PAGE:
Exclusive: Afghan President Karzai Grateful to U.S. for 'Little Help'

While the Obama administration has been harshly critical of Karzai, the Afghan president has complained loudly about U.S. attacks that have killed civilians.

The tension between the two allies surfaced several times during the interview. While Obama has indicated U.S. troops will begin withdrawing in 2011, Karzai repeated his assessment that his forces will need American combat help for another five years.

In recounting his successes, Karzai said, "The only area where we have not been able to show progress, where things have gone somehow backwards, is in terms of security and the war on terror."

He again urged the U.S. military to be careful saying, "The only thing that we want from America in this war on terror is to avoid civilian casualties, to avoid nightly raids on our homes, and don't take prisoners."

When asked what he wished he had done differently, Karzai replied, "A lot of things I wish I'd done differently, and a lot of things we requested, we informed the United States about to do differently, which it didn't do."

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It was Karzai's most forceful public defense of his government since the fraud-tainted election in which prominent members of the Obama administration openly questioned whether Karzai was capable of uniting and leading the country at a time the U.S. was committing another 30,000 troops.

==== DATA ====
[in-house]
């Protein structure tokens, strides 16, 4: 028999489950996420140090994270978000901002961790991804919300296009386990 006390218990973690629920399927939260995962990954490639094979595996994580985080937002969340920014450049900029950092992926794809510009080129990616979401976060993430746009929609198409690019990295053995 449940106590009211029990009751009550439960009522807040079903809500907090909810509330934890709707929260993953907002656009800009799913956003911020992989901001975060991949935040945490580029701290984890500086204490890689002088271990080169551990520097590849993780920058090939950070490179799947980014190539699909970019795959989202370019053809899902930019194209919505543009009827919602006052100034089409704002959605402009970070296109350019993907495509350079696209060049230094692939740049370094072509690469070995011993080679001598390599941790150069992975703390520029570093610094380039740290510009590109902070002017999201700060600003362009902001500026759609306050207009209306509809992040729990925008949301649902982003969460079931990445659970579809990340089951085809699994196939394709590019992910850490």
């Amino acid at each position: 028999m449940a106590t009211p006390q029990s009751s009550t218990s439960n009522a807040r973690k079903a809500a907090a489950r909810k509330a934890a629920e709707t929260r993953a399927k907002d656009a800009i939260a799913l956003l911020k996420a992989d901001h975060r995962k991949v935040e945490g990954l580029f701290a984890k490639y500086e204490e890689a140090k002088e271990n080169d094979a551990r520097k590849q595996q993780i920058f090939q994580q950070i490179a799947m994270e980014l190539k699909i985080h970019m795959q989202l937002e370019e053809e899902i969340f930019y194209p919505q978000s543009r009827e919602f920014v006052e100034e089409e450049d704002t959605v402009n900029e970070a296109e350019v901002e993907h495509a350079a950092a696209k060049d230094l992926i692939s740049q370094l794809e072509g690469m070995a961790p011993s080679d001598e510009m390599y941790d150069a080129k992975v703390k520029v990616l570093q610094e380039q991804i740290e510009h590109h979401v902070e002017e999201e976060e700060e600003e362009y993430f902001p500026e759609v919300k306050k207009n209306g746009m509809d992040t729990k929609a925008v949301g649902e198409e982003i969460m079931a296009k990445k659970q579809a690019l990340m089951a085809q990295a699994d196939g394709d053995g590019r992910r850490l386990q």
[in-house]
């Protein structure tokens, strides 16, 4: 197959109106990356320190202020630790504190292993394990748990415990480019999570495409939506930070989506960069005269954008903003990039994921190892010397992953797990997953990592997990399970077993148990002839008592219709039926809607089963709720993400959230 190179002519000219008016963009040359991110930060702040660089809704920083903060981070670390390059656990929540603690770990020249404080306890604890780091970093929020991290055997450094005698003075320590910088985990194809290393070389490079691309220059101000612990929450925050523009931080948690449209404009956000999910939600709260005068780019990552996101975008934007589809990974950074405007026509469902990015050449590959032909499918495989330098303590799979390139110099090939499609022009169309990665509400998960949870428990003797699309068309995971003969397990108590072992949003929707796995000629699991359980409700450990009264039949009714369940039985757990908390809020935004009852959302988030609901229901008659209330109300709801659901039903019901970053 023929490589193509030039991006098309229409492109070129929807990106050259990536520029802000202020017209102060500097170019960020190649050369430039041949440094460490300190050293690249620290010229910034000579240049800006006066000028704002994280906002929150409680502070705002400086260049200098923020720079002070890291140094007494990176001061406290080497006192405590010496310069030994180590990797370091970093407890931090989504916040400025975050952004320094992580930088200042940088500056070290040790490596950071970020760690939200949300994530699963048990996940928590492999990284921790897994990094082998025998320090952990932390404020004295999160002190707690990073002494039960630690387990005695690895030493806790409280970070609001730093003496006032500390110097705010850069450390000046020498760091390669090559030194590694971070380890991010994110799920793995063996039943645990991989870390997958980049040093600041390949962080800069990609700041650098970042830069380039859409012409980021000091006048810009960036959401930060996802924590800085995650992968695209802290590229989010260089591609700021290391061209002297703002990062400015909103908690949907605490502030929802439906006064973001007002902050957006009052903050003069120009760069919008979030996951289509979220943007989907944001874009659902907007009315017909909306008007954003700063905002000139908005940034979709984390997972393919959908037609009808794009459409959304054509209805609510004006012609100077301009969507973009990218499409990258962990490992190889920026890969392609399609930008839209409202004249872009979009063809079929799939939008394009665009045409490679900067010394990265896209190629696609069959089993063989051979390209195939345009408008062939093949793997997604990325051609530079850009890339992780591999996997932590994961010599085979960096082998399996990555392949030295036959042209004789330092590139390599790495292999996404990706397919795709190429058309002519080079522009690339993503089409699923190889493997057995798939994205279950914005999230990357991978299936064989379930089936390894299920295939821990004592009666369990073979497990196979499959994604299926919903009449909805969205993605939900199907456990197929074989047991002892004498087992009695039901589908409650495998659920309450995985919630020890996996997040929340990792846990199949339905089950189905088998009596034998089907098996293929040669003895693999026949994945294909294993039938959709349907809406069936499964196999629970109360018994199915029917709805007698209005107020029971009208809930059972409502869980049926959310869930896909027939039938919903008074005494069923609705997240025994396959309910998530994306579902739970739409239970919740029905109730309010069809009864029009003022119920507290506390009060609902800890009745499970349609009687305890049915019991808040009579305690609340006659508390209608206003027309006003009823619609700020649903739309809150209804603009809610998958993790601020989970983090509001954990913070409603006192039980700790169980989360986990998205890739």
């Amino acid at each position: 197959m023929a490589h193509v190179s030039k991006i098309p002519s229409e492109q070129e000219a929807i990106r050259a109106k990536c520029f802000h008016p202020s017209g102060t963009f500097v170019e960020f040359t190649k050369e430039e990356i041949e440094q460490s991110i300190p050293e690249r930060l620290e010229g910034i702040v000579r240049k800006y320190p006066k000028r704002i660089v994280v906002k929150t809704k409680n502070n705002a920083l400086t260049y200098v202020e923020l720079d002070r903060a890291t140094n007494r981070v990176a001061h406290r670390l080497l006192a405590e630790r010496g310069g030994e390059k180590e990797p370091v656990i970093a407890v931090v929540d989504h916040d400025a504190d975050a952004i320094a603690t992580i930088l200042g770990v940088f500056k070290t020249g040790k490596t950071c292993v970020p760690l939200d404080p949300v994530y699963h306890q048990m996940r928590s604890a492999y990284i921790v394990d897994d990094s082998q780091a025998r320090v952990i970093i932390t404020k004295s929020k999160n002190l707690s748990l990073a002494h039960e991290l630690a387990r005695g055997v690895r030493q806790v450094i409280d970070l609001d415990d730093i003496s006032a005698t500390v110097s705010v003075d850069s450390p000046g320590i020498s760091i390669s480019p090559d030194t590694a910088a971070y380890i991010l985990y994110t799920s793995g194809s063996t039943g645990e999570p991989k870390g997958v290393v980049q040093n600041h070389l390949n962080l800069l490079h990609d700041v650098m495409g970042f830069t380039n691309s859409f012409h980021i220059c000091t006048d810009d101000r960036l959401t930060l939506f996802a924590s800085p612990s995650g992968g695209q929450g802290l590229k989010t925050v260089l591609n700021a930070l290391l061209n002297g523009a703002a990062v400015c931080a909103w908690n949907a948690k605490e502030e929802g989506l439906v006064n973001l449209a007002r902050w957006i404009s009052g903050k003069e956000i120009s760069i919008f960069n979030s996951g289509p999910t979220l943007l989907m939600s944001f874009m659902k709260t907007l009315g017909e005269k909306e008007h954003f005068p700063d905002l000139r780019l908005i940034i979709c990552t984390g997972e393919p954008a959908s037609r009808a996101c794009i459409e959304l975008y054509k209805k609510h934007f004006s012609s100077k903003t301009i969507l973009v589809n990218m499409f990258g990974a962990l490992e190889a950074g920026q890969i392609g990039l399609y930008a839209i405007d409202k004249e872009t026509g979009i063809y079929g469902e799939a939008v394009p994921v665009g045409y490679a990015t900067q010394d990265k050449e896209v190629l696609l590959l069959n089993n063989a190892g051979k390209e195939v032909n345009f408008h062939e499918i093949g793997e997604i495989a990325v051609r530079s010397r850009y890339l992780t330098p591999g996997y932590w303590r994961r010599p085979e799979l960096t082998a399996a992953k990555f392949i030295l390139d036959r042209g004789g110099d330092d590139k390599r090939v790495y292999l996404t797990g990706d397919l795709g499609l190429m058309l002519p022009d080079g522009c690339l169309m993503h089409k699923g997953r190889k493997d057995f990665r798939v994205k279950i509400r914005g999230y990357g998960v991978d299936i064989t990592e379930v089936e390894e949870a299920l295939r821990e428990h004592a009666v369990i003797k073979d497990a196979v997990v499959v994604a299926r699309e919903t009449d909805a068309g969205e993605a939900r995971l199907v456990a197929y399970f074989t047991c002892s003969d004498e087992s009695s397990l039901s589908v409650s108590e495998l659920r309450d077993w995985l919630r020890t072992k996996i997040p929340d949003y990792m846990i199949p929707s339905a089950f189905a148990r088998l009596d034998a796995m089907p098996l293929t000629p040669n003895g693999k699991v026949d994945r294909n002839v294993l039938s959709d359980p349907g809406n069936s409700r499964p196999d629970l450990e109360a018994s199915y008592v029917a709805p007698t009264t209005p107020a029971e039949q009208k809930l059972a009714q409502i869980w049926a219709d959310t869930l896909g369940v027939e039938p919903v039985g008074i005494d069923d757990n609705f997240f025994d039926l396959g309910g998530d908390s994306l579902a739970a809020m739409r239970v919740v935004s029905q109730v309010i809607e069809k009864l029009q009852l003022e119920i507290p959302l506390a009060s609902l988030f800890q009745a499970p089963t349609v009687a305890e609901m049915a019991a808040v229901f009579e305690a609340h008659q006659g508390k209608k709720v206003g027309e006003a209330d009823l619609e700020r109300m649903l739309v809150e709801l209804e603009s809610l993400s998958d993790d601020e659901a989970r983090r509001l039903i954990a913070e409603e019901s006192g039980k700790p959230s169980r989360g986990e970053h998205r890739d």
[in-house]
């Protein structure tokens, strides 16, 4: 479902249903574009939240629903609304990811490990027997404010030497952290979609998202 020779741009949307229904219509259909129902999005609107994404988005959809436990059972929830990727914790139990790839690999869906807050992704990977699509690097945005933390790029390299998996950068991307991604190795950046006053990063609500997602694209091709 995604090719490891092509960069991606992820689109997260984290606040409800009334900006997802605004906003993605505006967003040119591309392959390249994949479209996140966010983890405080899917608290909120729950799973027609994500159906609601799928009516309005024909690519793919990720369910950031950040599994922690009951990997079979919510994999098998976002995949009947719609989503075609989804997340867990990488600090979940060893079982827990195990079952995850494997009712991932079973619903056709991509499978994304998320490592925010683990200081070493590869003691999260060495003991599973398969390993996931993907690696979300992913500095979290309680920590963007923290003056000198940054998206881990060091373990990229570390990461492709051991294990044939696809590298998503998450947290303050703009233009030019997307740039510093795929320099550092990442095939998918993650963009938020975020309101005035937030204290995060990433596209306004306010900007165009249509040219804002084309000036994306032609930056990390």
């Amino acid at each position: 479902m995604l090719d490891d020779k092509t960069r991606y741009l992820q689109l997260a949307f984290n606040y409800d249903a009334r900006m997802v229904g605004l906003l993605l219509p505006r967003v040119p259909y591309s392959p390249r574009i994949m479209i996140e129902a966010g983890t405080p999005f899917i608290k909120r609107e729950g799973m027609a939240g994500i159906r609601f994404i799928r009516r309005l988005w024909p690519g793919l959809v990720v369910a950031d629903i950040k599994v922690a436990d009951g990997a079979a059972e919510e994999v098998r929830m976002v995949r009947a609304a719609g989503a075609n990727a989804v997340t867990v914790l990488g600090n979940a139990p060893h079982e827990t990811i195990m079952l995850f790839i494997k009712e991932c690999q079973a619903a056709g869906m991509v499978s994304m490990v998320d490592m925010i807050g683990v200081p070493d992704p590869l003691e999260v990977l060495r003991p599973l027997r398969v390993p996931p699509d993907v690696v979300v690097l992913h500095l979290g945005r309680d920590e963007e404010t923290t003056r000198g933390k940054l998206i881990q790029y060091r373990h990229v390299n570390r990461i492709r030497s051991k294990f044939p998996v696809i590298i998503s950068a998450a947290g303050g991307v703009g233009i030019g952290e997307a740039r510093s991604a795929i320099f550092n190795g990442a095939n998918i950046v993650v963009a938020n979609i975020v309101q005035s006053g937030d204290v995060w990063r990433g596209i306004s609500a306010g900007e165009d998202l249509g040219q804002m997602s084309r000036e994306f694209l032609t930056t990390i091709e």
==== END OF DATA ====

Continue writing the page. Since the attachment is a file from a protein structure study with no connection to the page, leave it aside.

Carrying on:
A fresh poll indicates that the popularity of Karzai's government is on the rebound.

The survey by ABC News, the BBC and ARD German TV found that 70 percent, a 30-point advance in views, that the country is headed in the right direction. That is the highest level of optimism since 2005.

Afghans' expectations that their own lives will be better a year from now have jumped by 20 points, to 71 percent, a new high. And there's been a 14-point rise in expectations that the next generation will have a better life, to 61 percent.

McChrystal also told Sawyer Monday that he felt the initial phases of the surge of U.S. troops was turning the tide against the Taliban.

ABC News' Nick Schifrin, Luis Martinez and Jake Tapper contributed to this report

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